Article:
3)    Him to know that the change came from within.

In other words, she was not going to heal him. She was there to assist him in healing himself.


We also talk about this in my family’s lineage of Huna. In Huna, the individual is responsible for creating change. You need to have permission if you are going to work with someone, because any type of change work is a process that requires the individual’s buy-in. You work with someone to facilitate the shift they desire, remembering that the power to create this shift lies within them.


Huna and Western Thought Converge


The power of individuals to affect their own health is becoming more accepted in Western thinking. Several studies have shown that a patient needs to be involved for treatment to be effective. Furthermore, even in situations where it seems that the doctor or the medicine is doing all the work, it has been found that the patient needs to make a commitment to getting better.


For instance, studies have shown the difference between an “empowered” person who seeks to quit smoking versus one who does not feel empowered. Recent studies have shown that the success rate of any program is doubled when the person wants to quit (as opposed to quitting for someone else). In fact, smoking cessation programs have single digit success percentages where there is no incentive or focus on the individual wanting to quit.


My father told me a story about Daddy Bray, a Kahuna within my family’s lineage. According to the story, Daddy Bray was asked by someone to make her “feel the energy.” His response was simple and to the point. He told her that it is not his job to make anyone do or feel anything. He explained that when she was ready she would feel the energy, and then he could help her work with it.


This same idea, that a healer is a facilitator and that the change comes from within, is taking hold in many practices in Western medicine. When a person has a desire to change, they create the focus and the direction for the change. They are also opening themselves up to receiving the energy for the change.


Now What?


This is interesting information, but what does this mean for each of us? It means that regardless of the situation or the desire, we each need to take an active role in our change. In fact, if there is zero desire for change, there will be zero chance of change. We also need to accept that we have all the necessary power within to effect our own change.


Perseverance and the Power Within


Realizing that we are each the agent of change in our life is one thing. Owning this and taking responsibility for the change is an entirely different level. I believe that at the deepest level, we each know that the “buck stops with us.” However, how many of us own this and utilize it as a means to create the change in our lives?


Many of my students admit that it would be easier to just find that magic pill to fix our problems. With this quick easy fix we wouldn’t have to work at it, the problem would just disappear. The funny thing is that by looking outside ourselves for the quick easy fix, we have lost site of the fact that the quick easy fix comes from within. But while that internal fix may be easy, the work requires patient perseverance and dedication.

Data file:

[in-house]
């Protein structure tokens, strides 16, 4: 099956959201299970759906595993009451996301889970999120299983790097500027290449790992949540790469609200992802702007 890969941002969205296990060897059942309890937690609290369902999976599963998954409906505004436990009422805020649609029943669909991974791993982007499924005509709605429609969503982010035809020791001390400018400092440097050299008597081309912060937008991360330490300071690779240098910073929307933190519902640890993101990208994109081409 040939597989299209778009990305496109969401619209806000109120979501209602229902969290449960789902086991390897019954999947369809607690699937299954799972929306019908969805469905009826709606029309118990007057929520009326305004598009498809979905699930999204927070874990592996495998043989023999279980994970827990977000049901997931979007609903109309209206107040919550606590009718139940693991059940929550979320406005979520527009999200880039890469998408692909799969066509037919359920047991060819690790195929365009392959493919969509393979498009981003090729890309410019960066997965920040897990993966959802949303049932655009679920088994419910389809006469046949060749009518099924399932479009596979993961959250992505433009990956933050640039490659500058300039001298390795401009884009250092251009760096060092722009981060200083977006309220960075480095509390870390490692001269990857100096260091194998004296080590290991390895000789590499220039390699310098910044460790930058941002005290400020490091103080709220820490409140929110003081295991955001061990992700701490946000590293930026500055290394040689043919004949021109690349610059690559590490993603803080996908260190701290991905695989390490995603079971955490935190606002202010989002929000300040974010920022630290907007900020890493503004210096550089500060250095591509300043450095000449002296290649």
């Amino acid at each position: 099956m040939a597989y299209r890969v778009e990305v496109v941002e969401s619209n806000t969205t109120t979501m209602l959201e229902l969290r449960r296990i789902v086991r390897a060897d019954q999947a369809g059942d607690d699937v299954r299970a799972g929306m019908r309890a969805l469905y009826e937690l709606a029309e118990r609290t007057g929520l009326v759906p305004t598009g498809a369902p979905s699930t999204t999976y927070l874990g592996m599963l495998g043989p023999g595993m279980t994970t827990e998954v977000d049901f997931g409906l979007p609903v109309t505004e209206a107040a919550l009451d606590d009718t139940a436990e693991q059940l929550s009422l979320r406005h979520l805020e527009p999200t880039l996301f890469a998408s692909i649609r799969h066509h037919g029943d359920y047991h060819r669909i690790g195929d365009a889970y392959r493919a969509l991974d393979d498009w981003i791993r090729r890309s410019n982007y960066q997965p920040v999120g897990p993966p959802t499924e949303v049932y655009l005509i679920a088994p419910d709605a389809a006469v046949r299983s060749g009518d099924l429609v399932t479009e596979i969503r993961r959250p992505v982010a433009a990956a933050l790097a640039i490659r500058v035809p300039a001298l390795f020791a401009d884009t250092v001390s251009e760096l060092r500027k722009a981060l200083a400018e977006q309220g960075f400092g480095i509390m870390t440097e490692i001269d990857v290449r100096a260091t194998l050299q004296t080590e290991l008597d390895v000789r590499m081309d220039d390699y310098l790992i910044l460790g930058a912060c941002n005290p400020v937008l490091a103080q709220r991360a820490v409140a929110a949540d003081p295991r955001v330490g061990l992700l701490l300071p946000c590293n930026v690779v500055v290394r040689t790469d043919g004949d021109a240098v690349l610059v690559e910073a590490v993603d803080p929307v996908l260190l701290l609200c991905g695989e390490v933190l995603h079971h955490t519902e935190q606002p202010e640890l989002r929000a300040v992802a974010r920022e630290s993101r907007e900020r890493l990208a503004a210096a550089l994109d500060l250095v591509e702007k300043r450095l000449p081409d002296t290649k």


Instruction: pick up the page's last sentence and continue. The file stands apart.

A few years back, I realized that if I was going to talk about health, I should be a model of excellence with my health. At the time, I was 65 pounds heavier than I am today. When I sat down to create my health goals, I realized that I had a lot of negative emotions and baggage in the area of my health. I could have stopped at that point and blamed the things that had happened in the past for my current condition. But that would not have changed the situation; it would have only given me reasons for staying unhealthy.


Ho`oku`u and Ho`oponopono


Using the techniques of Huna such as Ho`oku`u (clearing work to release negative emotions) and Ho`oponopono (a process to become right with others and right with yourself), I was able to rapidly release the baggage from the past. Once that was done, though my body was still the same, I had cleared the obstacles to taking action. The quick easy fix that released the negative emotions and limiting decisions cleared the path for me to become healthy. But to achieve my health goal, I had to get off couch and begin to change my habits.


Change does take dedication, patience and knowledge of how to maintain your focus. Yet it still begins with you. Without taking that first step, without making a commitment, or without learning how to change what is inside, you are still in the same place and the same situation.


Huna has taught me that knowing that you are empowered and that you are the agent of change is great — but only if you do something with that knowledge. True empowerment is reflected in living a life that expresses all that you are, moving toward all you can be.


Matt James